Pursuant to the Hippocratic Oath, all physicians vow to"prescribe regimens for the good of patients and never do harm to anyone." Unfortunately however, sometimes patients do suffer harm at the hands of their physicians, either due to an overt act of the physician (e.g., removing the wrong limb) or the failure to act (e.g., the failure to diagnose a condition). Whether that harm or injury justifies a medical malpractice ("med-mal") claim, however, requires an in-depth analysis of the particular situation.
Initially, not all injuries resulting from medical care give rise to a med-mal claim. Contrary to general perception, the practice of medicine is an art, not a science ten different doctors could give a patient ten different diagnoses and treatments and they could all be reasonable under the circumstances. A med-mal claim exists only where the physician's act or failure to act "falls below the standard of care in the relevant community." This means that if nine of the 10 physicians would treat one way, and the tenth treats a different way and an injury results, the actions of the tenth may fall below the standard of care and give rise to a claim. It is the patient's burden to prove the elements that (1) he suffered an injury, (2) the injury was caused by the physician and (3) the physician's acts were below the standard of care.
Med-mal cases are inherently complicated because they usually deal with medical issues that only physicians can explain. This also makes them very costly because they require the employment of expert witnesses physician's themselves to testify as to the existence or non-existence of an element.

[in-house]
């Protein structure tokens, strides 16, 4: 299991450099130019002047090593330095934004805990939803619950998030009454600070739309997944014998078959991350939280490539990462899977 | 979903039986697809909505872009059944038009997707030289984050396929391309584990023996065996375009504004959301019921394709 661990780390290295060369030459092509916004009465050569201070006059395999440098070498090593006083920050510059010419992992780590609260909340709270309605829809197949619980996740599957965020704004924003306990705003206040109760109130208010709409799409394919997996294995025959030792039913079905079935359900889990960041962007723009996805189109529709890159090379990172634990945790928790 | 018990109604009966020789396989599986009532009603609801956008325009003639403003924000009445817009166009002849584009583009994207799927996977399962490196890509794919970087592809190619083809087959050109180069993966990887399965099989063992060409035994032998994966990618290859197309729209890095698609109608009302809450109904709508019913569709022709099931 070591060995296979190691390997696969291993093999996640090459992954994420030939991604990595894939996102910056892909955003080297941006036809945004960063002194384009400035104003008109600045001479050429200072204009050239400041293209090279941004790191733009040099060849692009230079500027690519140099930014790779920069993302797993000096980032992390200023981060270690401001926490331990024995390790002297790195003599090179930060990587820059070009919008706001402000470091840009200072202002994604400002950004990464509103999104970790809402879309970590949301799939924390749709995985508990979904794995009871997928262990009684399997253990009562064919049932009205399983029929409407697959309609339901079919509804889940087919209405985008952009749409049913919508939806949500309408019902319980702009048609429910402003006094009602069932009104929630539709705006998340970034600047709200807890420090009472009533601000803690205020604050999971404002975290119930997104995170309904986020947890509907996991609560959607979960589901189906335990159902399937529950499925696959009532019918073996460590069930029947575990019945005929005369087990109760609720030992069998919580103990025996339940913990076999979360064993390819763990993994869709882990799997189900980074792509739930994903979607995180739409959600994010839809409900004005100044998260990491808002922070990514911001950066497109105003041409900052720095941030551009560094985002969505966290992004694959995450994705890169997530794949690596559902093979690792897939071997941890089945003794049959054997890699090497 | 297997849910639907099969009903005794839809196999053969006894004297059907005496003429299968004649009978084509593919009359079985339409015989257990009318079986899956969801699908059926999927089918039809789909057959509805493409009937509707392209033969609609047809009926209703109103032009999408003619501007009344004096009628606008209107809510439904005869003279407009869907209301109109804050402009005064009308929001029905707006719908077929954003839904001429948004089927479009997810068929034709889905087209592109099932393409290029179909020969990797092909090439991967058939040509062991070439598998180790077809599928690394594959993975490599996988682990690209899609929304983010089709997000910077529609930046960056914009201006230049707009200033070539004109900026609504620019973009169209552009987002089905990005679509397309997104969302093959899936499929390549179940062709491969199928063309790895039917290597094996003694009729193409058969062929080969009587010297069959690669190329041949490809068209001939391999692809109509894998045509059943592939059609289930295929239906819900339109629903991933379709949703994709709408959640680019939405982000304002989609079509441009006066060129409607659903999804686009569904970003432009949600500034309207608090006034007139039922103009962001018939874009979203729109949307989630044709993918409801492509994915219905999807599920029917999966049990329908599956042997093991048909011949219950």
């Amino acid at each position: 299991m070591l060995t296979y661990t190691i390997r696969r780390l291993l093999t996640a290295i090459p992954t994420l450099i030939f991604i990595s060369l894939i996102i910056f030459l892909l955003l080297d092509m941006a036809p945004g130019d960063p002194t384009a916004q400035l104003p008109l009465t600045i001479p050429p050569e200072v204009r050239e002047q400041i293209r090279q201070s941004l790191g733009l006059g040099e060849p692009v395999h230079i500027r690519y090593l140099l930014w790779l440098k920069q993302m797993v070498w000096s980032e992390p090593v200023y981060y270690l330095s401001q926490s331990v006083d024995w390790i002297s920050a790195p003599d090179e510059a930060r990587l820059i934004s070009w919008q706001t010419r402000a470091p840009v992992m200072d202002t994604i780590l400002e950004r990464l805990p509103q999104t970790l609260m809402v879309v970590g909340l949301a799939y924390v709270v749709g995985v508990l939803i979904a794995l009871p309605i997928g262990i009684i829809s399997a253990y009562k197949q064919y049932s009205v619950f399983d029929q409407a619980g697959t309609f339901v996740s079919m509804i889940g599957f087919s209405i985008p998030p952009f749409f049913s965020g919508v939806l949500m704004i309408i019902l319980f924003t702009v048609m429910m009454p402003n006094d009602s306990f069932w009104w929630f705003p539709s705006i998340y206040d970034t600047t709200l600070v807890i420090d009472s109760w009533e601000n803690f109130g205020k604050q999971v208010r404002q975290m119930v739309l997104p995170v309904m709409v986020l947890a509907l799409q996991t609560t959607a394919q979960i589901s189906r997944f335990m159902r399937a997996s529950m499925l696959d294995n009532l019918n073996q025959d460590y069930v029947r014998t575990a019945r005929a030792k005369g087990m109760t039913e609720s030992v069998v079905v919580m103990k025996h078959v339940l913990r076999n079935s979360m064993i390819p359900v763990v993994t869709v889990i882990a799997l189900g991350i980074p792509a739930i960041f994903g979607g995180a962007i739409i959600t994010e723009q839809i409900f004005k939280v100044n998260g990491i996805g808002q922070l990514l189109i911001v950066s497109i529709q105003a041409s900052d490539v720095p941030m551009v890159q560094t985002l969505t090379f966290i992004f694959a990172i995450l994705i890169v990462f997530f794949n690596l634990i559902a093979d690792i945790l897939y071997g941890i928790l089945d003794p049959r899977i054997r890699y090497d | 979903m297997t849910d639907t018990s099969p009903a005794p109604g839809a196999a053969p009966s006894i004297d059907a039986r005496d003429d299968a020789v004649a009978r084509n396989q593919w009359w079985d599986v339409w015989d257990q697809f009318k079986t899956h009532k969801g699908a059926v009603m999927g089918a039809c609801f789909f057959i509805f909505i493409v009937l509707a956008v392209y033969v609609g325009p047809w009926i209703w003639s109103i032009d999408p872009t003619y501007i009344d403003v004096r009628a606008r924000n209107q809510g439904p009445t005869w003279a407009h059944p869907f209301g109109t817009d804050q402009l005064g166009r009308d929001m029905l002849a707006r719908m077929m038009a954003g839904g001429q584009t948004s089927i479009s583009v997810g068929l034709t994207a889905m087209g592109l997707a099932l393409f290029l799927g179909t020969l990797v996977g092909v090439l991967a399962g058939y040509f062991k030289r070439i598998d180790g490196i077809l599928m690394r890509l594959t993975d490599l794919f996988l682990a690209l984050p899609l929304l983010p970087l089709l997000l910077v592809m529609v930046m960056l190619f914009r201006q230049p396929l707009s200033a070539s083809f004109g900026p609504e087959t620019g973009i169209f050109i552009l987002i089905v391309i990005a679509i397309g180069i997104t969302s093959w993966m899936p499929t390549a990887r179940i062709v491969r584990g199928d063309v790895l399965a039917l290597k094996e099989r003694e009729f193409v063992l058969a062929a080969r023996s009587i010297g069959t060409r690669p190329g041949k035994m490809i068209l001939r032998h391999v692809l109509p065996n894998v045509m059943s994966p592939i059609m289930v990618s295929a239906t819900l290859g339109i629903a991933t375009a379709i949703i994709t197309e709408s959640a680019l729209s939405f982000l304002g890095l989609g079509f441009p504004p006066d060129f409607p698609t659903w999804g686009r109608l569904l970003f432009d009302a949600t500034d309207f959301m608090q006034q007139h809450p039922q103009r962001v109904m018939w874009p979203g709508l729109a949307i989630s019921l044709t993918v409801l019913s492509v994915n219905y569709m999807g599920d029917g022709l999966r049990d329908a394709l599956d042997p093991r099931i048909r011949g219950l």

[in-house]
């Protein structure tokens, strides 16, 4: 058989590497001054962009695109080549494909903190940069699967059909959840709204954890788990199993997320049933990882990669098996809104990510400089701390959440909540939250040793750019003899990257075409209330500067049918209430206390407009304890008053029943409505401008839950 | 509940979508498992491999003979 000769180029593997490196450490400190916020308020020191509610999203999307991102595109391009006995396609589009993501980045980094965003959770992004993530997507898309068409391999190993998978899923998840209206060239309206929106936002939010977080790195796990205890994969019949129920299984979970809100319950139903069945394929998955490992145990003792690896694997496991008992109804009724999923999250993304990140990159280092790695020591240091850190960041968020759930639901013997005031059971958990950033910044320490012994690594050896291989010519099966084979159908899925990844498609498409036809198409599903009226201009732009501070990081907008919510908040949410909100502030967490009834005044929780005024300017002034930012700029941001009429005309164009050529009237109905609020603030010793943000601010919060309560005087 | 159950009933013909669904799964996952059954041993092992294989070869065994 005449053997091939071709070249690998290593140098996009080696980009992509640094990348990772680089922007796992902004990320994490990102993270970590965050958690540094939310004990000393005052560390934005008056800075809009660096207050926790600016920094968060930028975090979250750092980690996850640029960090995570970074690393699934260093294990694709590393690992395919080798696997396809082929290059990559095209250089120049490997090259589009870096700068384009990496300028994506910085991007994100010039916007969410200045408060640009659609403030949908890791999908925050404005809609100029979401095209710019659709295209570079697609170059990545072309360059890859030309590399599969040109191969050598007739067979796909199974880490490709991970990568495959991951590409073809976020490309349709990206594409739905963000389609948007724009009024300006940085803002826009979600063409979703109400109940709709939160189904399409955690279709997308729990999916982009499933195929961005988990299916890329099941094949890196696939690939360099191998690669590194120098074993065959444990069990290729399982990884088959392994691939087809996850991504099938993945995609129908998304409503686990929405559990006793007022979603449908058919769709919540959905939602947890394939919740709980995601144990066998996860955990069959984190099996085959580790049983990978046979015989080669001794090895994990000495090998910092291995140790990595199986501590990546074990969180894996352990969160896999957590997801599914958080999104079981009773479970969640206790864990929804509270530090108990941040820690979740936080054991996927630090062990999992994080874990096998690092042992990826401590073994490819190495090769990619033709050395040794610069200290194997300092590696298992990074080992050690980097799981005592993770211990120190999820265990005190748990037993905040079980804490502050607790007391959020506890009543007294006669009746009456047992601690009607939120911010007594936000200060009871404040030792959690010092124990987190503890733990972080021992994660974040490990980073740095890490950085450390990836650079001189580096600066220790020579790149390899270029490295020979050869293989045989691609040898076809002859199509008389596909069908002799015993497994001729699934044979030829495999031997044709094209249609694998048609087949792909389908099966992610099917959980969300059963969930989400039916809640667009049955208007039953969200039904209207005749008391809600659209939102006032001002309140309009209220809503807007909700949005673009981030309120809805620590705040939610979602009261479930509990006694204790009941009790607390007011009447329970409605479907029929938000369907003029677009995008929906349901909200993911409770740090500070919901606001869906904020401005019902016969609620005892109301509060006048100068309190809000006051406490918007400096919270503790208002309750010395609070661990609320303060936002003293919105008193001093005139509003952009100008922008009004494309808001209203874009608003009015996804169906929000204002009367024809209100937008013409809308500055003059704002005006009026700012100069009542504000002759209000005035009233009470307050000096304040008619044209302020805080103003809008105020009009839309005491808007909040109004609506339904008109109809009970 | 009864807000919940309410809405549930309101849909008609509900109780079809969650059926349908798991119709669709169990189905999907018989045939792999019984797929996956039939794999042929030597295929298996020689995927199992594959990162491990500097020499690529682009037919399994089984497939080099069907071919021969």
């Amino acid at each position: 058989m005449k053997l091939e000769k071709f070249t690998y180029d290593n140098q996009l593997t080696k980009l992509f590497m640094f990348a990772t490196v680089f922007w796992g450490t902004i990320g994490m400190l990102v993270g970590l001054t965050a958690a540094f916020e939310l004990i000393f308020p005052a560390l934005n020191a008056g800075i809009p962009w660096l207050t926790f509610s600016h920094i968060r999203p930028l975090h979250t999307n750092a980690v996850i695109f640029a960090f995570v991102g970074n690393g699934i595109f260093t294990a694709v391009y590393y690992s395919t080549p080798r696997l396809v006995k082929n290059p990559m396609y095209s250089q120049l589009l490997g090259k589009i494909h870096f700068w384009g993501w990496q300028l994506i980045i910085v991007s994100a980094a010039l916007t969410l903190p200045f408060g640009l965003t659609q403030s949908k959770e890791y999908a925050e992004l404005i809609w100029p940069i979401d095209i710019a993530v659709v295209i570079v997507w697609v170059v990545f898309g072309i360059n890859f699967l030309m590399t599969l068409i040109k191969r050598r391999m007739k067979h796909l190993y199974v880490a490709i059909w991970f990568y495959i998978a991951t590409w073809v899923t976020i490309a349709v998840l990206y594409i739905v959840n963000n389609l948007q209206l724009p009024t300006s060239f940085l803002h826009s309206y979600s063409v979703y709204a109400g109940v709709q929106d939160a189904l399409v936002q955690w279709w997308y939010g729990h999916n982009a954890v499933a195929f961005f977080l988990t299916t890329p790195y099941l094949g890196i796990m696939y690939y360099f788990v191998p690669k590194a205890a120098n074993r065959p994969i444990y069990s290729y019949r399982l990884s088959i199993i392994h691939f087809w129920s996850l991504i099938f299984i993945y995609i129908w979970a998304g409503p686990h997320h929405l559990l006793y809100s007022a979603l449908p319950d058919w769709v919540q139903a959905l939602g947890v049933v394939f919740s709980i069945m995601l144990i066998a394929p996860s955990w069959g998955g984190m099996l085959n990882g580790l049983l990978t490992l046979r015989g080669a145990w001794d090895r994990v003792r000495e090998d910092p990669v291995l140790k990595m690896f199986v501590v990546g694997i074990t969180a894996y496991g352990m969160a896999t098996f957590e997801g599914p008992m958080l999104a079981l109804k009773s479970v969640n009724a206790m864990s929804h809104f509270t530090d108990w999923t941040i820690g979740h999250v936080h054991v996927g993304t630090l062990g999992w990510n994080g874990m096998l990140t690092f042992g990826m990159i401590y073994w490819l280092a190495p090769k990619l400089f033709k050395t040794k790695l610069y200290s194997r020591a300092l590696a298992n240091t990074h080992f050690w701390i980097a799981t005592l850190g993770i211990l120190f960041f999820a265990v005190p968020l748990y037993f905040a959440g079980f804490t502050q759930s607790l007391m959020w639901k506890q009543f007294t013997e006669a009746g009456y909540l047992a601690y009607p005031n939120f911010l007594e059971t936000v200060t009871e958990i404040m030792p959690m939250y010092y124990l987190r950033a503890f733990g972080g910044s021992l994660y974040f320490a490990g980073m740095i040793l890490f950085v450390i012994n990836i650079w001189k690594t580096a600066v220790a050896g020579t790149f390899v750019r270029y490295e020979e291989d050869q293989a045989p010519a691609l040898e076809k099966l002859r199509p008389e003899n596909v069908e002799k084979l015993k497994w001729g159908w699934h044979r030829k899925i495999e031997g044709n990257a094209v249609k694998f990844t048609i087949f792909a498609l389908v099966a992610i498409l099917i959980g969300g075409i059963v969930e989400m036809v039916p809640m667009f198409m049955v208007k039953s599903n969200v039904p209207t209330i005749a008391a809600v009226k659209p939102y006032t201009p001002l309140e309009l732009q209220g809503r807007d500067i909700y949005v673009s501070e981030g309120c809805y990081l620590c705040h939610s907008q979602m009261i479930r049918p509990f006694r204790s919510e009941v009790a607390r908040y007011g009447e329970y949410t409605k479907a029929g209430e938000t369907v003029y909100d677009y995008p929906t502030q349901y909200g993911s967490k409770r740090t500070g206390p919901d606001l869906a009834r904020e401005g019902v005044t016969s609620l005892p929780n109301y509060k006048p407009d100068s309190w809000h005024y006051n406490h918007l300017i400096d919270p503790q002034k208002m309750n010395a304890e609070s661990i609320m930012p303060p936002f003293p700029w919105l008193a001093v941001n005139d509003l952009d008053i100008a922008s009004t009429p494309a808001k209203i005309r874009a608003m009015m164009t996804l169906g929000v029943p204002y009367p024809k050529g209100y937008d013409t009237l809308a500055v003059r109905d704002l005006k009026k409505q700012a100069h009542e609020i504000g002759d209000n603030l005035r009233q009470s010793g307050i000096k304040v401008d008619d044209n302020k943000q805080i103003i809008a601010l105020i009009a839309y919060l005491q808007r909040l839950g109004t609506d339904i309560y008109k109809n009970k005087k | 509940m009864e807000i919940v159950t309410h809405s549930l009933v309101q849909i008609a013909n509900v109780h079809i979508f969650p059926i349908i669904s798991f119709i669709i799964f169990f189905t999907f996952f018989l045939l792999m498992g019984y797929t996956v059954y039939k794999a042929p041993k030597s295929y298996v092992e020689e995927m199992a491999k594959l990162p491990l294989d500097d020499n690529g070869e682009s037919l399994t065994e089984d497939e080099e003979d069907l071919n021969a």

In addition, there are numerous restrictions on med-mal actions under California law. Some of the more significant are:
_ A $250,000 limit on non-economic damages (i.e., pain and suffering). Meaning that regardless of the extent of injury (up to, and including, death), compensation for pain and suffering is limited to $250,000. Economic damages such as lost earnings, medical care and other costs are not limited.
_ A physician may introduce evidence of, and be allowed a credit for, benefits given to the injured patient by his own insurance or through public-based programs. In other personal injury actions, a defendant cannot claim such a credit.
_ The amount an attorney can charge to handle a med-mal claim is set by statute and severely limited, often up to one-half of the fees recoverable in other personal injury actions.
_ If economic damages exceed $50,000, the physician (or more accurately, the insurance carrier) may elect to make periodic payments.
The complicated nature, high cost, legal restrictions and potential for large awards usually mean that med-mal claims will be heavily contested by the physicians and their insurance carrier.